A molecular analysis of centriole, centrosome and cilium assembly and function


  • Prof Jordan Raff

    University of Oxford

Project summary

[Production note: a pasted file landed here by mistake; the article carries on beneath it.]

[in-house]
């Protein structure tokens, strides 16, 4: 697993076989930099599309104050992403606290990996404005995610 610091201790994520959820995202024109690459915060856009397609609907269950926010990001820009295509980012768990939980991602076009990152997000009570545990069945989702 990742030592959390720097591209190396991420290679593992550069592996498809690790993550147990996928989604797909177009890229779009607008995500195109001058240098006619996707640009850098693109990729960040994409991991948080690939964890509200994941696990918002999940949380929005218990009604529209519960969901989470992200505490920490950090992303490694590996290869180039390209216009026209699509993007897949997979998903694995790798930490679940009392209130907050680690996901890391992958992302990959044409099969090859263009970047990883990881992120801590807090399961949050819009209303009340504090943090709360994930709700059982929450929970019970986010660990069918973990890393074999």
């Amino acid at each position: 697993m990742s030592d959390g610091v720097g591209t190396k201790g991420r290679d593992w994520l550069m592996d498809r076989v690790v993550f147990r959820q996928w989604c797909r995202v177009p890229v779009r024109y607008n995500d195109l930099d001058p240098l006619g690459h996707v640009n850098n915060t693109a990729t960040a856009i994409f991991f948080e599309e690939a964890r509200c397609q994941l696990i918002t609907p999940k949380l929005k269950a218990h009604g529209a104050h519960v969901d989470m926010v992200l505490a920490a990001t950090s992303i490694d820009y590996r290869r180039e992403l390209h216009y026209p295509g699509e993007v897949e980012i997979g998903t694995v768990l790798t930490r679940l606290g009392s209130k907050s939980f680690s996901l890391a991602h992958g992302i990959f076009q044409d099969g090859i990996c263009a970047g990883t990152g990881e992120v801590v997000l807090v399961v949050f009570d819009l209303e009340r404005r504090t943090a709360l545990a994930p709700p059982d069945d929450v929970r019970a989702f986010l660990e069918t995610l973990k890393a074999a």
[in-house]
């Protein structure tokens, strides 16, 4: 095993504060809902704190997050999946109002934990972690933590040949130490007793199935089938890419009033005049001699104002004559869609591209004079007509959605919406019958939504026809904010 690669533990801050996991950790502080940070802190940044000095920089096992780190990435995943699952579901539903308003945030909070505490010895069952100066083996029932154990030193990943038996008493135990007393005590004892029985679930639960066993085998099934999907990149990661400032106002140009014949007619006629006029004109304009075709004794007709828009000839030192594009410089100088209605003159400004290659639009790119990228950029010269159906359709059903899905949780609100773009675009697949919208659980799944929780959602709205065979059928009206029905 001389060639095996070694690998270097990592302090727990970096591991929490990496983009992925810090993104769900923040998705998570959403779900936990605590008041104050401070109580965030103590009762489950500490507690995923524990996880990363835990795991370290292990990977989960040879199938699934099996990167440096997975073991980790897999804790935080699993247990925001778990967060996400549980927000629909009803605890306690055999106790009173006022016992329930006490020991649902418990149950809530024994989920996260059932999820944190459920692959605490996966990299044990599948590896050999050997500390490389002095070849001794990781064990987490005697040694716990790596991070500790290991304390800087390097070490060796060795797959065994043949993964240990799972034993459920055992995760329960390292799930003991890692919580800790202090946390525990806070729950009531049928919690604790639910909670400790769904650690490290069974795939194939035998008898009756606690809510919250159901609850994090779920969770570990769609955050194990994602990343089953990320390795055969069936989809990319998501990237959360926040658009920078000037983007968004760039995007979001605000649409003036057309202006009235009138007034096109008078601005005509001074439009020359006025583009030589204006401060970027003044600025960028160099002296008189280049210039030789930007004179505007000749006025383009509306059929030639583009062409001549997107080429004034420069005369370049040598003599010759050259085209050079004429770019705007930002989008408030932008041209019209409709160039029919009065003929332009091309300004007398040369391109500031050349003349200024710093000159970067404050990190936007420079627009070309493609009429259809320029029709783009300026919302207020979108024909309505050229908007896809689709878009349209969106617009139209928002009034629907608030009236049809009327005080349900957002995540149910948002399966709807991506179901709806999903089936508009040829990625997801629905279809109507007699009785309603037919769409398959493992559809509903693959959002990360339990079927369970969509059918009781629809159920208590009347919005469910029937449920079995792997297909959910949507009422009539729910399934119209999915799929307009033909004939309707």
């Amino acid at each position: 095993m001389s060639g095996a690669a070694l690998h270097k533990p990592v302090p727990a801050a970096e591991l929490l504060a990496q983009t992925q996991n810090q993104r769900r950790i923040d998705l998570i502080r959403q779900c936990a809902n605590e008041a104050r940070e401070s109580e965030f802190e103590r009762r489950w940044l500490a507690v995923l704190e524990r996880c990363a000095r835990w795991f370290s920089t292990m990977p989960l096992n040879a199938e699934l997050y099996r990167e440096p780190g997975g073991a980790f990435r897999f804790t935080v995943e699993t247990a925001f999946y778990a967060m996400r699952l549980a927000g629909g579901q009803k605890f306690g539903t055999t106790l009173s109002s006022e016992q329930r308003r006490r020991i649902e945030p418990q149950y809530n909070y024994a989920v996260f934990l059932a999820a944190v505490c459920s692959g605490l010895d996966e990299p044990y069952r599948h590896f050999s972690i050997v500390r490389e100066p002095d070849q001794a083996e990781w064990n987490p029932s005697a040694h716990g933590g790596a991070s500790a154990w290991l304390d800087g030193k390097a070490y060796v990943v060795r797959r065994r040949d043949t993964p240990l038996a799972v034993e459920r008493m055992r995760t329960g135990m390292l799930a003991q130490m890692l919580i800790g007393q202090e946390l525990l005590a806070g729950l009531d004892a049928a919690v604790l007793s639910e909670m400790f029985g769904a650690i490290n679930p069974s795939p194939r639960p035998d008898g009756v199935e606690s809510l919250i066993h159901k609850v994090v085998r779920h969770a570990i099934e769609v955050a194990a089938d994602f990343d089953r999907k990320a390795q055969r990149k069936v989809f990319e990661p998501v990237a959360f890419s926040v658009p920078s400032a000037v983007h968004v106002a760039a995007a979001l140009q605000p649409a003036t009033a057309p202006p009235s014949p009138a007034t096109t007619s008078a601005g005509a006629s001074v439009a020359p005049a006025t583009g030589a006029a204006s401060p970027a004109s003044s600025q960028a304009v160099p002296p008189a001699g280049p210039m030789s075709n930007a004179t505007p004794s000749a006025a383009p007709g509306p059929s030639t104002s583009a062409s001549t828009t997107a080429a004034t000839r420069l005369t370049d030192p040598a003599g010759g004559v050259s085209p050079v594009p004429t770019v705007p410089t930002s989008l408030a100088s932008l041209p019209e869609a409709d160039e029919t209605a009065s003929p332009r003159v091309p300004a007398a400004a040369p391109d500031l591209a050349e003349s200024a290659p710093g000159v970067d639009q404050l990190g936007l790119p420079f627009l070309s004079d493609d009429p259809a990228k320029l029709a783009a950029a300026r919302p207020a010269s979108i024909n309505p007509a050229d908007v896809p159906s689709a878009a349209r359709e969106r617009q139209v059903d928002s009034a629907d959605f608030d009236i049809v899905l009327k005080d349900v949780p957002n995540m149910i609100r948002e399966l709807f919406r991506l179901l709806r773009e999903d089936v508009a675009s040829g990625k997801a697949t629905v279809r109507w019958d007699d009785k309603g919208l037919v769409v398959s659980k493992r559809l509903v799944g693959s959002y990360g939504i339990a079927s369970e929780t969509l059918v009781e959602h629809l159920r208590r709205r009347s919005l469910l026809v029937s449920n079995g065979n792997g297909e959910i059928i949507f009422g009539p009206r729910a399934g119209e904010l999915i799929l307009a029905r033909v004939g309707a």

Centrioles organise the assembly of two important eukaryotic cell organelles: the centrosome and the cilium. Centrosomes are the major microtubule-organising centres in many animal cells, and play an important role in cell division, in establishing and maintaining cell polarity, and in positioning and transporting molecules and organelles within the cell. Most cells in the human body form a single, immotile, primary cilium, which can play a vital role in cell signalling and in mechano- and chemo-sensation. There is increasing evidence linking the dysfunction of centrosomes and cilia to a plethora of human diseases, including cancer, kidney disorders, obesity and macular degeneration. Using Drosophila as a model organism, Professor Raff aims to understand how centrioles, centrosomes and cilia assemble and function at the molecular level, the main challenge being to understand how these proteins interact and how their assembly is regulated.